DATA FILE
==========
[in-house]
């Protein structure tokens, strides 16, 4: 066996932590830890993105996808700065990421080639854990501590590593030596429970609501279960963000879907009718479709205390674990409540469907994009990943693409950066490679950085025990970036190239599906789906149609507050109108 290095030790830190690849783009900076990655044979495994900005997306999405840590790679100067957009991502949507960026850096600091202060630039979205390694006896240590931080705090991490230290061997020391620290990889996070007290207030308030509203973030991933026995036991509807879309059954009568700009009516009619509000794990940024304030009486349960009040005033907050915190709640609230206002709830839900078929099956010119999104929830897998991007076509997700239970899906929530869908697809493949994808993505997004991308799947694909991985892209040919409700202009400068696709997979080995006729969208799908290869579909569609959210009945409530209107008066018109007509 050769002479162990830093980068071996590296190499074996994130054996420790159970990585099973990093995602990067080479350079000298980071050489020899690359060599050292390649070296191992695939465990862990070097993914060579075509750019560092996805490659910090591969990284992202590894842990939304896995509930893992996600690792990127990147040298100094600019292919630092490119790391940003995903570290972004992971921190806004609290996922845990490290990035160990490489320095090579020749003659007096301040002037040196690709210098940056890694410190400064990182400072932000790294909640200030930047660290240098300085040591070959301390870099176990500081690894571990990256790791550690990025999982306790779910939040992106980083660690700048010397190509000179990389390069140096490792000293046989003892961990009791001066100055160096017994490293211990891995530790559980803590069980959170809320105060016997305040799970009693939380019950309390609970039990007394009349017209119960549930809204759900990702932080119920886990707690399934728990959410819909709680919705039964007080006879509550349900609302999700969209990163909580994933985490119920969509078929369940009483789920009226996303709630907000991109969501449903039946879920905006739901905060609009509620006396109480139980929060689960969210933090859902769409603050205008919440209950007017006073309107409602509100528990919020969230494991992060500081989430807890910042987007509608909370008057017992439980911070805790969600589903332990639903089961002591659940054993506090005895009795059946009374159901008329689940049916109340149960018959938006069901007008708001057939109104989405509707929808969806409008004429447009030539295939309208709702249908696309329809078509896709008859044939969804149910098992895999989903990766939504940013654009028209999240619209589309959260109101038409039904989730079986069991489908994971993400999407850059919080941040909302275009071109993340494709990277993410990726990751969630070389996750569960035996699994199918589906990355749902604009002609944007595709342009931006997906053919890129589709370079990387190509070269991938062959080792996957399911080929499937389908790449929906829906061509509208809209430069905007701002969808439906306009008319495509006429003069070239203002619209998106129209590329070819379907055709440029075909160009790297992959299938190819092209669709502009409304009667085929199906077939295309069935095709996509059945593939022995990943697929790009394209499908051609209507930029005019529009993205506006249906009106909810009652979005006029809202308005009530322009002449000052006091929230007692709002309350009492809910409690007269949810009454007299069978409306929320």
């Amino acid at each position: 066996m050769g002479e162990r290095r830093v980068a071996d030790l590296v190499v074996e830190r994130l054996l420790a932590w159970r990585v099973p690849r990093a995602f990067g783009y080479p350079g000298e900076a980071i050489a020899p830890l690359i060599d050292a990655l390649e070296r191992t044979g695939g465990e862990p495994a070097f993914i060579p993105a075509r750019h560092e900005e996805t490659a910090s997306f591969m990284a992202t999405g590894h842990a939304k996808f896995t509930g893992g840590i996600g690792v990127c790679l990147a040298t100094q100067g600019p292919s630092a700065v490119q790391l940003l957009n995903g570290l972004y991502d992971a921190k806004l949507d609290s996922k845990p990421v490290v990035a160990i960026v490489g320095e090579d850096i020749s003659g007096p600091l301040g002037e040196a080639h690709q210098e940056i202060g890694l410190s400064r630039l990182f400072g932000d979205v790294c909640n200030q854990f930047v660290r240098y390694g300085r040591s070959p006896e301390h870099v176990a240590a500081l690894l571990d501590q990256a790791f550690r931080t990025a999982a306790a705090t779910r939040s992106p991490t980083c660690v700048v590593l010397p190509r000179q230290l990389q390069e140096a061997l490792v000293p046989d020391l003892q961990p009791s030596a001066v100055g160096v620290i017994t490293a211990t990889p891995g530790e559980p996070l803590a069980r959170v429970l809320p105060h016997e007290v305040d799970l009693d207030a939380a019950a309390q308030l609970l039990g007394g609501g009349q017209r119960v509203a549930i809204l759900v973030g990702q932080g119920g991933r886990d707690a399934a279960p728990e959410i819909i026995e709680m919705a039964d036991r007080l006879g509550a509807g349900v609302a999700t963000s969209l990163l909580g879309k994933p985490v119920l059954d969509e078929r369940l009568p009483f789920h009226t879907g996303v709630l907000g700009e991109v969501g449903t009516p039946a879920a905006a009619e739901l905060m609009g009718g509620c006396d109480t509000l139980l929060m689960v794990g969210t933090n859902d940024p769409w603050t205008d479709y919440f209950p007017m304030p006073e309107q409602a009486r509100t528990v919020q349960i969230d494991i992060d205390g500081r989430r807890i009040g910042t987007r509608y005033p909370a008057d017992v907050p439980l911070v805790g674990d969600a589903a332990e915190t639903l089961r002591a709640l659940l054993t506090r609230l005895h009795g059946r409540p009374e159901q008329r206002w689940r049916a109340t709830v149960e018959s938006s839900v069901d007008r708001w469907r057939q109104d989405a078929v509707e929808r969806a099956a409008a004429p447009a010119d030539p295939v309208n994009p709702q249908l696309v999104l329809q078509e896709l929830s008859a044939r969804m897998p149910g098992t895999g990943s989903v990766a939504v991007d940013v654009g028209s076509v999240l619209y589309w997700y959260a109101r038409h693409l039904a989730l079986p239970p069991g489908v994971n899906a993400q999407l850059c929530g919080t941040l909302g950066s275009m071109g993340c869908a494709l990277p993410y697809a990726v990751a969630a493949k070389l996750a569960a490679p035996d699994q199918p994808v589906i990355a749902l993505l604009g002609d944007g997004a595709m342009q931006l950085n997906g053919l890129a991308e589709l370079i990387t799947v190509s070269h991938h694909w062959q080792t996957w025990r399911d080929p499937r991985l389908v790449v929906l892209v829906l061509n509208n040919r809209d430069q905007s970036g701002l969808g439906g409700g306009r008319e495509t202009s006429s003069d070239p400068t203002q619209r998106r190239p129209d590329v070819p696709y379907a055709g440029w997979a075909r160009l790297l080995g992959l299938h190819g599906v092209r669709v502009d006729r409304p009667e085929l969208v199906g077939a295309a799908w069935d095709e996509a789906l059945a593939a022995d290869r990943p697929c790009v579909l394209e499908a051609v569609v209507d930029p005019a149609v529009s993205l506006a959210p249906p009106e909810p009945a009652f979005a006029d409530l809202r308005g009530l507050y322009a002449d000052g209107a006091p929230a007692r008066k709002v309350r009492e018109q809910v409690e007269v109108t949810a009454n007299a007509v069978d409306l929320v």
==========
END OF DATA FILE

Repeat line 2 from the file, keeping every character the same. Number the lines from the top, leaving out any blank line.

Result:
């Protein structure tokens, strides 16, 4: 066996932590830890993105996808700065990421080639854990501590590593030596429970609501279960963000879907009718479709205390674990409540469907994009990943693409950066490679950085025990970036190239599906789906149609507050109108 290095030790830190690849783009900076990655044979495994900005997306999405840590790679100067957009991502949507960026850096600091202060630039979205390694006896240590931080705090991490230290061997020391620290990889996070007290207030308030509203973030991933026995036991509807879309059954009568700009009516009619509000794990940024304030009486349960009040005033907050915190709640609230206002709830839900078929099956010119999104929830897998991007076509997700239970899906929530869908697809493949994808993505997004991308799947694909991985892209040919409700202009400068696709997979080995006729969208799908290869579909569609959210009945409530209107008066018109007509 050769002479162990830093980068071996590296190499074996994130054996420790159970990585099973990093995602990067080479350079000298980071050489020899690359060599050292390649070296191992695939465990862990070097993914060579075509750019560092996805490659910090591969990284992202590894842990939304896995509930893992996600690792990127990147040298100094600019292919630092490119790391940003995903570290972004992971921190806004609290996922845990490290990035160990490489320095090579020749003659007096301040002037040196690709210098940056890694410190400064990182400072932000790294909640200030930047660290240098300085040591070959301390870099176990500081690894571990990256790791550690990025999982306790779910939040992106980083660690700048010397190509000179990389390069140096490792000293046989003892961990009791001066100055160096017994490293211990891995530790559980803590069980959170809320105060016997305040799970009693939380019950309390609970039990007394009349017209119960549930809204759900990702932080119920886990707690399934728990959410819909709680919705039964007080006879509550349900609302999700969209990163909580994933985490119920969509078929369940009483789920009226996303709630907000991109969501449903039946879920905006739901905060609009509620006396109480139980929060689960969210933090859902769409603050205008919440209950007017006073309107409602509100528990919020969230494991992060500081989430807890910042987007509608909370008057017992439980911070805790969600589903332990639903089961002591659940054993506090005895009795059946009374159901008329689940049916109340149960018959938006069901007008708001057939109104989405509707929808969806409008004429447009030539295939309208709702249908696309329809078509896709008859044939969804149910098992895999989903990766939504940013654009028209999240619209589309959260109101038409039904989730079986069991489908994971993400999407850059919080941040909302275009071109993340494709990277993410990726990751969630070389996750569960035996699994199918589906990355749902604009002609944007595709342009931006997906053919890129589709370079990387190509070269991938062959080792996957399911080929499937389908790449929906829906061509509208809209430069905007701002969808439906306009008319495509006429003069070239203002619209998106129209590329070819379907055709440029075909160009790297992959299938190819092209669709502009409304009667085929199906077939295309069935095709996509059945593939022995990943697929790009394209499908051609209507930029005019529009993205506006249906009106909810009652979005006029809202308005009530322009002449000052006091929230007692709002309350009492809910409690007269949810009454007299069978409306929320």